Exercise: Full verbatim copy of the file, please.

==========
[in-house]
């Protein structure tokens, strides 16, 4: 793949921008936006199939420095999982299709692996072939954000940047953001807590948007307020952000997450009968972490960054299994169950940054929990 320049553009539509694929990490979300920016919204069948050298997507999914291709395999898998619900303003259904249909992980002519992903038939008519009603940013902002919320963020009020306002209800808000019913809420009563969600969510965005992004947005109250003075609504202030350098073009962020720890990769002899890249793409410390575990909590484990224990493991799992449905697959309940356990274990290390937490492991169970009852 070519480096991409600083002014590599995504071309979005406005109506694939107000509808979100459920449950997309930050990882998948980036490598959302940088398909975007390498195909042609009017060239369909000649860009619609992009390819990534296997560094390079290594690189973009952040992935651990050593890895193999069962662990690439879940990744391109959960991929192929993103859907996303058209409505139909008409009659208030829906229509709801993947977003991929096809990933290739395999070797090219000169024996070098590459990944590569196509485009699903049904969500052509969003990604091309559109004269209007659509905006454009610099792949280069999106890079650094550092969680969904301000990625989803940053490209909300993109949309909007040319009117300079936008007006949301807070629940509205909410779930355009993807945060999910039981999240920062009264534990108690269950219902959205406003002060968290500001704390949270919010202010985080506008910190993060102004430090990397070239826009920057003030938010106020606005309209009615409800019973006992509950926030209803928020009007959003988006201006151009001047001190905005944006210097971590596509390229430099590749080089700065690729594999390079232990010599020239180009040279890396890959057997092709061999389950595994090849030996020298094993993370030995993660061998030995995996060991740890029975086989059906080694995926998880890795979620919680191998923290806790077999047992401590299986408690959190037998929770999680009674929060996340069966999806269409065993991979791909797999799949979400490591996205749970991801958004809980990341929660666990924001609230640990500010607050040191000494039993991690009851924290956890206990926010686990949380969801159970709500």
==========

[in-house]
């Protein structure tokens, strides 16, 4: 793949921008936006199939420095999982299709692996072939954000940047953001807590948007307020952000997450009968972490960054299994169950940054929990 320049553009539509694929990490979300920016919204069948050298997507999914291709395999898998619900303003259904249909992980002519992903038939008519009603940013902002919320963020009020306002209800808000019913809420009563969600969510965005992004947005109250003075609504202030350098073009962020720890990769002899890249793409410390575990909590484990224990493991799992449905697959309940356990274990290390937490492991169970009852 070519480096991409600083002014590599995504071309979005406005109506694939107000509808979100459920449950997309930050990882998948980036490598959302940088398909975007390498195909042609009017060239369909000649860009619609992009390819990534296997560094390079290594690189973009952040992935651990050593890895193999069962662990690439879940990744391109959960991929192929993103859907996303058209409505139909008409009659208030829906229509709801993947977003991929096809990933290739395999070797090219000169024996070098590459990944590569196509485009699903049904969500052509969003990604091309559109004269209007659509905006454009610099792949280069999106890079650094550092969680969904301000990625989803940053490209909300993109949309909007040319009117300079936008007006949301807070629940509205909410779930355009993807945060999910039981999240920062009264534990108690269950219902959205406003002060968290500001704390949270919010202010985080506008910190993060102004430090990397070239826009920057003030938010106020606005309209009615409800019973006992509950926030209803928020009007959003988006201006151009001047001190905005944006210097971590596509390229430099590749080089700065690729594999390079232990010599020239180009040279890396890959057997092709061999389950595994090849030996020298094993993370030995993660061998030995995996060991740890029975086989059906080694995926998880890795979620919680191998923290806790077999047992401590299986408690959190037998929770999680009674929060996340069966999806269409065993991979791909797999799949979400490591996205749970991801958004809980990341929660666990924001609230640990500010607050040191000494039993991690009851924290956890206990926010686990949380969801159970709500």